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Shots - Health News
9:09 am
Wed April 17, 2013

Boston Blasts Remind Us Of Fragility Of Life

Jillian Blenis, 30, of Boston reacts while stopping at a makeshift memorial to marathon bombing victims Wednesday.
Julio Cortez AP

Originally published on Wed April 17, 2013 4:33 pm

From the first explosion in Boston on Monday to the second, just 15 seconds elapsed. And in those 15 seconds, three people were mortally wounded, including an 8-year-old boy. The number of injured topped 100, and for those of us watching, it was a profound reminder of a reality we'd prefer to ignore.

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The Two-Way
8:41 am
Wed April 17, 2013

American: 'Near Normal' Flights After Day Of Delays

American Airlines passengers wait in line for a flight at Miami International Airport on Tuesday.
Joe Raedle Getty Images

Originally published on Wed April 17, 2013 10:53 am

American Airlines has promised passengers that Wednesday's flight schedule will be nothing like the day before, when thousands were stranded due to a glitch in the reservations system that forced hundreds of flights to be canceled or delayed.

American Airlines and American Eagle scuttled 970 flights and delayed more than 1,000 others Tuesday, The Associated Press said, citing flight-tracking service FlightAware.com.

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The Two-Way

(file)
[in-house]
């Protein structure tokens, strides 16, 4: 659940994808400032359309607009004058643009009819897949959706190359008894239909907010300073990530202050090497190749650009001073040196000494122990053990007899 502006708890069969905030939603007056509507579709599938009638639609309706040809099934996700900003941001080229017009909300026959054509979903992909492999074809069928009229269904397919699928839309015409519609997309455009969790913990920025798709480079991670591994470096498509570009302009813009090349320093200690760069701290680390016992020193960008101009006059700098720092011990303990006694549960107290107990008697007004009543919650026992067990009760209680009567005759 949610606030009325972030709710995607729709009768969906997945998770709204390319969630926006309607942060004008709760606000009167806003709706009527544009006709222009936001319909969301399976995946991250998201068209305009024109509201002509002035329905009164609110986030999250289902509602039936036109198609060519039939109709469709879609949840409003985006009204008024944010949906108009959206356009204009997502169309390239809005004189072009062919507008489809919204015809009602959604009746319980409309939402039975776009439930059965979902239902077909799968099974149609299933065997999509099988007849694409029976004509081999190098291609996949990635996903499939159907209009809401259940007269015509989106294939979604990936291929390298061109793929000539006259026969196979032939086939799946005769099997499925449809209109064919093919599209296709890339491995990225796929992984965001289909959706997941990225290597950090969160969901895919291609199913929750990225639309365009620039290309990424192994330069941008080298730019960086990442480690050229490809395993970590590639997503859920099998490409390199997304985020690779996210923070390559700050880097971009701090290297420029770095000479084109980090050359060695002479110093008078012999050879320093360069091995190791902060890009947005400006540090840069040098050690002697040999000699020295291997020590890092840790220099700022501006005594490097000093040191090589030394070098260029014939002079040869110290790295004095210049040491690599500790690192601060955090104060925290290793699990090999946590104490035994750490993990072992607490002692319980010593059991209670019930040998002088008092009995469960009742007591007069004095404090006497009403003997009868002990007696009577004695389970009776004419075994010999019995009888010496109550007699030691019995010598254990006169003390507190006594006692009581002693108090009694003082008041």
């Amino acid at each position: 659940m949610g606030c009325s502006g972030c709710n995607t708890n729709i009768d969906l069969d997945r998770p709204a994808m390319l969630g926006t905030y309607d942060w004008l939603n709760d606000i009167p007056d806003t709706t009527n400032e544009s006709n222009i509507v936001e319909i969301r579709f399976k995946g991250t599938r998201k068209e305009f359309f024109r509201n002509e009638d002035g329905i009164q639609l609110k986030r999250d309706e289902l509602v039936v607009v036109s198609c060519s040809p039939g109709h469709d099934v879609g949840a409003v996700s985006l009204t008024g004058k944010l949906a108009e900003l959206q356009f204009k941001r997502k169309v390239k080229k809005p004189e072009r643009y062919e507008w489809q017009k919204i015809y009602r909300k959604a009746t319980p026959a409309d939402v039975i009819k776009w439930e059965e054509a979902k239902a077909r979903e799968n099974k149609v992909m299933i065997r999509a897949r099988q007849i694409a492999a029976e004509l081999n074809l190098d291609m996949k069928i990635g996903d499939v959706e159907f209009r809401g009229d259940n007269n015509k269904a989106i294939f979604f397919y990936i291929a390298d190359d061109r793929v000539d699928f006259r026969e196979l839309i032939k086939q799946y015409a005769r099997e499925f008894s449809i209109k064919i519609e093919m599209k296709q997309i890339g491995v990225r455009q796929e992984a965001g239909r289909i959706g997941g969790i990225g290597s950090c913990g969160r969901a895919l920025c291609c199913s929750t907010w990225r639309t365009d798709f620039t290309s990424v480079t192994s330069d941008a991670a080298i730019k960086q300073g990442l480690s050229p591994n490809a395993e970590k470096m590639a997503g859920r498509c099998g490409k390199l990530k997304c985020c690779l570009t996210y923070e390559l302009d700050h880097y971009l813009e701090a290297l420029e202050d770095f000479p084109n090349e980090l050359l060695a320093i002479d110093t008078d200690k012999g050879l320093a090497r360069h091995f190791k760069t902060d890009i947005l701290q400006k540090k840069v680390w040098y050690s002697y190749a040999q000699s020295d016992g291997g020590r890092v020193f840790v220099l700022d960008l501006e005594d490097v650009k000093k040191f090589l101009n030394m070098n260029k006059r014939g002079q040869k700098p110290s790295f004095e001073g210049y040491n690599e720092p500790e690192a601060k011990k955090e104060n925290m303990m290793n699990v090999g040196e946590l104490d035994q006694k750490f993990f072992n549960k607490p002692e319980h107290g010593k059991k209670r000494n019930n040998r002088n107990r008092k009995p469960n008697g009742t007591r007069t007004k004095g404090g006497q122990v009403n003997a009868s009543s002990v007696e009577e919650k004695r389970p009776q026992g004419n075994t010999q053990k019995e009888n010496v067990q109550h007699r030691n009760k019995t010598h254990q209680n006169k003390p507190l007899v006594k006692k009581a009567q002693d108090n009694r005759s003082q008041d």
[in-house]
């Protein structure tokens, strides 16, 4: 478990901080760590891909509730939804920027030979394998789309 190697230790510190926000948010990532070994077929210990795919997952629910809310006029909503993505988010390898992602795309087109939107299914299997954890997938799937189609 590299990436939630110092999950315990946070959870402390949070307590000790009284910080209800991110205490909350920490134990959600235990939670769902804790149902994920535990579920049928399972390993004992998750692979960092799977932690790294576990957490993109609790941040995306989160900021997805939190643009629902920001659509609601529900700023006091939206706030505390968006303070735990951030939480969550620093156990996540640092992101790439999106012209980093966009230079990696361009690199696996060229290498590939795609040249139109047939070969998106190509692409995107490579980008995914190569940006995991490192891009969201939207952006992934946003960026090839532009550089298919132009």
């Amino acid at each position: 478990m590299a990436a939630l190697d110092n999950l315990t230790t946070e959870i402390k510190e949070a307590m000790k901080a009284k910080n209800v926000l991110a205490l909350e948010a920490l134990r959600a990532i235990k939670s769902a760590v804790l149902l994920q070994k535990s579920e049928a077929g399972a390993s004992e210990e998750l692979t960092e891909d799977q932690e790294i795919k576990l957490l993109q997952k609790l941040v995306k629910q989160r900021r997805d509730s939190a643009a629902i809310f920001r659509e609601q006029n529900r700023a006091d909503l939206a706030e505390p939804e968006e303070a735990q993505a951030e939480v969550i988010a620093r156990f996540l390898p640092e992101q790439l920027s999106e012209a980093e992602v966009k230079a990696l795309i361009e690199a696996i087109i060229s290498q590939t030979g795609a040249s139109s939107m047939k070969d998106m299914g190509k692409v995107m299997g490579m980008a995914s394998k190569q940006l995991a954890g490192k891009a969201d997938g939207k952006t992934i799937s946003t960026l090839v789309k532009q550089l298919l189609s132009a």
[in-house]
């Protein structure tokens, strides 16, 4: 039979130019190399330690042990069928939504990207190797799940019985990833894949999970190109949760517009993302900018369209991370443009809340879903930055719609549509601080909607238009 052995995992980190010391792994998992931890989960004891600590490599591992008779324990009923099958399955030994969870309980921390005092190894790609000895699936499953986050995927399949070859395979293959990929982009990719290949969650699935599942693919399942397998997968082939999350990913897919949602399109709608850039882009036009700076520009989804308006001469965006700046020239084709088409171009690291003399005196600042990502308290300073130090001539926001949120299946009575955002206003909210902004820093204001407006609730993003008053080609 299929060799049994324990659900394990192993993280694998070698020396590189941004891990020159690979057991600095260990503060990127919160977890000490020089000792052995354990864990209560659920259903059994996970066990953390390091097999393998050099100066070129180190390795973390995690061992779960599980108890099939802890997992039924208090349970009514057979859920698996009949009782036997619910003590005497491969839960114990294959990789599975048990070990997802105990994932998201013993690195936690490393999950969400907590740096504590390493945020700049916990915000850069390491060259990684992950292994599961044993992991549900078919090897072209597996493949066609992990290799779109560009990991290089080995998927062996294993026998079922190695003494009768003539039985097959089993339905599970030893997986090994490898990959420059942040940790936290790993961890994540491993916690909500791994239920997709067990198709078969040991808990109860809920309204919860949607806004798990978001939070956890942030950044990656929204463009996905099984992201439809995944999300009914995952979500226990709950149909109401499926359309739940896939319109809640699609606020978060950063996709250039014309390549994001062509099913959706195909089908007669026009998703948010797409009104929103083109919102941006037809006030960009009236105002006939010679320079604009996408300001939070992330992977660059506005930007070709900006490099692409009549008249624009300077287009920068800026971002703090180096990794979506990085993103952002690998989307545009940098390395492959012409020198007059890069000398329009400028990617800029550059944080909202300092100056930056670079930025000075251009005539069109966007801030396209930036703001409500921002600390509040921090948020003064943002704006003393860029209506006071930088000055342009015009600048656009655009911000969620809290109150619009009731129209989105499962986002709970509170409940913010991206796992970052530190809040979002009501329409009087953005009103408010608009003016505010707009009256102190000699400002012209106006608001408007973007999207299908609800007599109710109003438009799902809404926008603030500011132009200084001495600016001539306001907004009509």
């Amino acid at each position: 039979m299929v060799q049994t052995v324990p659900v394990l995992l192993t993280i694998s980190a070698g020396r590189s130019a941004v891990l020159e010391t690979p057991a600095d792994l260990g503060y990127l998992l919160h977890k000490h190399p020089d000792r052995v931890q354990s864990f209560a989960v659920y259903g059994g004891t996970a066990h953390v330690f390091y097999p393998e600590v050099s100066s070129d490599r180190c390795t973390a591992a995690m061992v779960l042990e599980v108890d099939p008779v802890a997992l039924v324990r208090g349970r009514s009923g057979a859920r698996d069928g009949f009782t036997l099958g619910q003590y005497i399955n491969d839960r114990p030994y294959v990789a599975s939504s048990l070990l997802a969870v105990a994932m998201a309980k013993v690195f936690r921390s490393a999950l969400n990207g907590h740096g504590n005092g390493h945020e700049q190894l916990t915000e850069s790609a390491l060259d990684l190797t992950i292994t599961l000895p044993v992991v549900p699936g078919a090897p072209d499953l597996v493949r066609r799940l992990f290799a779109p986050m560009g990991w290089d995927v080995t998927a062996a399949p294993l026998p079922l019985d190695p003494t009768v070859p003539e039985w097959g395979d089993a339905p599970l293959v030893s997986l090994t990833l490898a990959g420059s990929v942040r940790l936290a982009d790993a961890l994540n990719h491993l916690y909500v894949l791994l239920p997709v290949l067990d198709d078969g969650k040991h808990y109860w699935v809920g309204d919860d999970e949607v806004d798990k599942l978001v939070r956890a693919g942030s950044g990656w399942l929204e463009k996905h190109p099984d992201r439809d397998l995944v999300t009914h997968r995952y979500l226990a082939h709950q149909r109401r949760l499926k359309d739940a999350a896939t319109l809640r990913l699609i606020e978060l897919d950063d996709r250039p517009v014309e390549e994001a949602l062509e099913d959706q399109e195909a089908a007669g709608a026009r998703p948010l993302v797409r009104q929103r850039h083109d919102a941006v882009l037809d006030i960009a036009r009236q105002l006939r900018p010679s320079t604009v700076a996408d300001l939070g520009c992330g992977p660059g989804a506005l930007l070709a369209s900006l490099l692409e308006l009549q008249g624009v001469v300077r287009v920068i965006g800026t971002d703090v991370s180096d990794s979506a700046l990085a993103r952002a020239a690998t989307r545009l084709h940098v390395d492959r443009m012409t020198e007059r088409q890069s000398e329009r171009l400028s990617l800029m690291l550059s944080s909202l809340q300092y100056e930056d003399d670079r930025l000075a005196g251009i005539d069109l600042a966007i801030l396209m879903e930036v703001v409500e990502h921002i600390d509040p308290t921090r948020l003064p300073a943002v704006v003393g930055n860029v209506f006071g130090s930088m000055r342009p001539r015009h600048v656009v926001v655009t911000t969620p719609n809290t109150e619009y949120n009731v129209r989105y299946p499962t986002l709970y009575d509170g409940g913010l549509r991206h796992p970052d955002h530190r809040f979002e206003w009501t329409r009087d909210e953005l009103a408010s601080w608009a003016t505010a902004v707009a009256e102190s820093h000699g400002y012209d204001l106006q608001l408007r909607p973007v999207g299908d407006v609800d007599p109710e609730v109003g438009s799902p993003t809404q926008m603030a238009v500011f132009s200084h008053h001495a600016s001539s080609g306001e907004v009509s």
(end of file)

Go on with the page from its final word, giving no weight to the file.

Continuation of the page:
8:29 am
Wed April 17, 2013

Pat Summerall Was The 'Voice Of Football,' Says John Madden

Pat Summerall in 1989, when he was broadcasting for CBS Sports.
CBS /Landov

Originally published on Wed April 17, 2013 1:49 pm

  • From 'Morning Edition': NPR's Richard Gonzales reports on Pat Summerall

Pat Summerall was the "voice of football and always will be," longtime broadcasting partner John Madden said Tuesday.

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The Two-Way
7:27 am
Wed April 17, 2013

Book News: Pulitzer 'Winner' Takes on A Whole New Meaning

Originally published on Wed April 17, 2013 12:27 pm

The daily lowdown on books, publishing, and the occasional author behaving badly.

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The Two-Way
6:32 am
Wed April 17, 2013

For Thatcher, 'A Great Calm' After A Life Of Controversy

Former British Prime Minister Margaret Thatcher's funeral was held Wednesday at London's St. Paul's Cathedral.
Christopher Furlong EPA /LANDOV

Originally published on Wed April 17, 2013 1:52 pm

Margaret Thatcher, the prime minister whose time leading Great Britain in the 1980s brought joy to conservatives and despair to liberals, was remembered Wednesday for "a life lived in the heat of political controversy."

With her death last week at the age of 87, "there is great calm" for the Iron Lady, added the bishop of London, the Right Reverend Richard Chartres, during a funeral service at London's St. Paul's Cathedral.

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Around the Nation
6:07 am
Wed April 17, 2013

Napster Billionaire Spends Big On Upcoming Wedding